AU - Ghavamian, Reza

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N2 - Study Objective Robotic-assisted laparoscopic prostatectomy requires patients to be secured in a steep Trendelenburg position for several hours. Added to the CO2 pneumoperitoneum that is created, this positioning invariably restricts diaphragmatic and chest wall excursion, which can adversely affect respiratory gas exchange. This study sought to measure the extent of respiratory gas change during this procedure. Design Retrospective, institutional review board approved. Setting Operating room. Patients N = 186 males, American Society of Anesthesiologists 2-3, with prostatic carcinoma undergoing robotic-assisted laparoscopic radical prostatectomy. Interventions Arterial blood gases and noninvasive respiratory measurements were recorded for those patients (n = 32) in whom a radial arterial catheter had been inserted intraoperatively, specifically timed to different phases of the procedure: supine lithotomy, steep Trendelenburg, and return to supine. Ventilatory parameters were standardized. Measurements Systemic blood pressure, heart rate, respiratory rate, Pao2, Paco2, oxygen saturation as measured by pulse oximetry, and end-tidal carbon dioxide pressure. Main Results Although no patients developed perioperative respiratory complications, the Pao2 invariably fell (395 vs 316 mm Hg; P =.001) while the patients were in steep Trendelenburg, and the Paco2-end-tidal carbon dioxide pressure rose (10.0 vs 13.4 mm Hg; P <.0001). Upon return to supine, patients' respiratory measurements promptly returned to within 15% of baseline. Subgroup analysis for high-BMI vs low-BMI patients as well as for patients with pulmonary disease and/or a smoking history showed similar individual effects and only small, although significant, respiratory gas exchange aberrations. Conclusions Positioning patients with a CO2 pneumoperitoneum in steep Trendelenburg for several hours imposes restriction of diaphragmatic and chest wall movement sufficient for respiratory gas exchange to be adversely affected. Return of function to within 15% of baseline occurred within minutes after return to supine and release of the CO2 pneumoperitoneum. No patients during the study period developed pulmonary complications that required alteration in their level of care.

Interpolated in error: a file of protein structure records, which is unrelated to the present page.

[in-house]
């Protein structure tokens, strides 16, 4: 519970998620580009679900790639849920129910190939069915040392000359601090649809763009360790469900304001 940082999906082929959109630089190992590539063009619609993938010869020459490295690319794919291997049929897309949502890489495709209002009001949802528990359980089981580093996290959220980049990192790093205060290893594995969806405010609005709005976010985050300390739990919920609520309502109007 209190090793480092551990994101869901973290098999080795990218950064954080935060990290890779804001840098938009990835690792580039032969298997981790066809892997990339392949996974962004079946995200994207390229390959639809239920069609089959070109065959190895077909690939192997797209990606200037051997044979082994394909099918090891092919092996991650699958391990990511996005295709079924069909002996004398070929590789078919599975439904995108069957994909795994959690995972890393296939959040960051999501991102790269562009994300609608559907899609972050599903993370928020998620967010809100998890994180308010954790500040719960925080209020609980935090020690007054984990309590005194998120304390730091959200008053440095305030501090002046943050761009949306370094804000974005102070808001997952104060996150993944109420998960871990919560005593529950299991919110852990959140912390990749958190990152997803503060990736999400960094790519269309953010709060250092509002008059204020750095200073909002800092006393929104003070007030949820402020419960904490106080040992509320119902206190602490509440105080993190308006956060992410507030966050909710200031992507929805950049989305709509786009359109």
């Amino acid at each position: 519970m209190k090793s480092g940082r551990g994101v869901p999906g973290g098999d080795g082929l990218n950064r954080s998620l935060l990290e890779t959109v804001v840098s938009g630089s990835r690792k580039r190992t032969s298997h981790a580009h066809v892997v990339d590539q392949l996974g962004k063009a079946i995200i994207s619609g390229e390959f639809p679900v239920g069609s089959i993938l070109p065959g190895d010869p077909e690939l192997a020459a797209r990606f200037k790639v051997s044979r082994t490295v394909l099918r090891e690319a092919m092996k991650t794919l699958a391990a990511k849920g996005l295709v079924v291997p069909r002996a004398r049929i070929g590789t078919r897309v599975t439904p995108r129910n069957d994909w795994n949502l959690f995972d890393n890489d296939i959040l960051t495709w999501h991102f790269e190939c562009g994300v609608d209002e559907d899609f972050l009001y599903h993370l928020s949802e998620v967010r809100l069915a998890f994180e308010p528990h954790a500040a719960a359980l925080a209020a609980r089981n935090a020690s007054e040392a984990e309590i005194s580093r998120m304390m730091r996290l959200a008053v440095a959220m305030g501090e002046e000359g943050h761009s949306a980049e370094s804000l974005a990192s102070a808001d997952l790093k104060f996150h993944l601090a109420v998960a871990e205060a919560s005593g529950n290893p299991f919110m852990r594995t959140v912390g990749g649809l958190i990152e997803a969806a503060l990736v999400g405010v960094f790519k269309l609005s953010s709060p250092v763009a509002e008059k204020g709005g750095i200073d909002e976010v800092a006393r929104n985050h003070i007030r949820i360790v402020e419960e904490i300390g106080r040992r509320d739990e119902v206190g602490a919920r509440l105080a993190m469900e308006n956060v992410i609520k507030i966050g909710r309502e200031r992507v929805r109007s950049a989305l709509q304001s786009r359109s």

AB - Study Objective Robotic-assisted laparoscopic prostatectomy requires patients to be secured in a steep Trendelenburg position for several hours. Added to the CO2 pneumoperitoneum that is created, this positioning invariably restricts diaphragmatic and chest wall excursion, which can adversely affect respiratory gas exchange. This study sought to measure the extent of respiratory gas change during this procedure. Design Retrospective, institutional review board approved. Setting Operating room. Patients N = 186 males, American Society of Anesthesiologists 2-3, with prostatic carcinoma undergoing robotic-assisted laparoscopic radical prostatectomy. Interventions Arterial blood gases and noninvasive respiratory measurements were recorded for those patients (n = 32) in whom a radial arterial catheter had been inserted intraoperatively, specifically timed to different phases of the procedure: supine lithotomy, steep Trendelenburg, and return to supine. Ventilatory parameters were standardized. Measurements Systemic blood pressure, heart rate, respiratory rate, Pao2, Paco2, oxygen saturation as measured by pulse oximetry, and end-tidal carbon dioxide pressure. Main Results Although no patients developed perioperative respiratory complications, the Pao2 invariably fell (395 vs 316 mm Hg; P =.001) while the patients were in steep Trendelenburg, and the Paco2-end-tidal carbon dioxide pressure rose (10.0 vs 13.4 mm Hg; P <.0001). Upon return to supine, patients' respiratory measurements promptly returned to within 15% of baseline. Subgroup analysis for high-BMI vs low-BMI patients as well as for patients with pulmonary disease and/or a smoking history showed similar individual effects and only small, although significant, respiratory gas exchange aberrations. Conclusions Positioning patients with a CO2 pneumoperitoneum in steep Trendelenburg for several hours imposes restriction of diaphragmatic and chest wall movement sufficient for respiratory gas exchange to be adversely affected. Return of function to within 15% of baseline occurred within minutes after return to supine and release of the CO2 pneumoperitoneum. No patients during the study period developed pulmonary complications that required alteration in their level of care.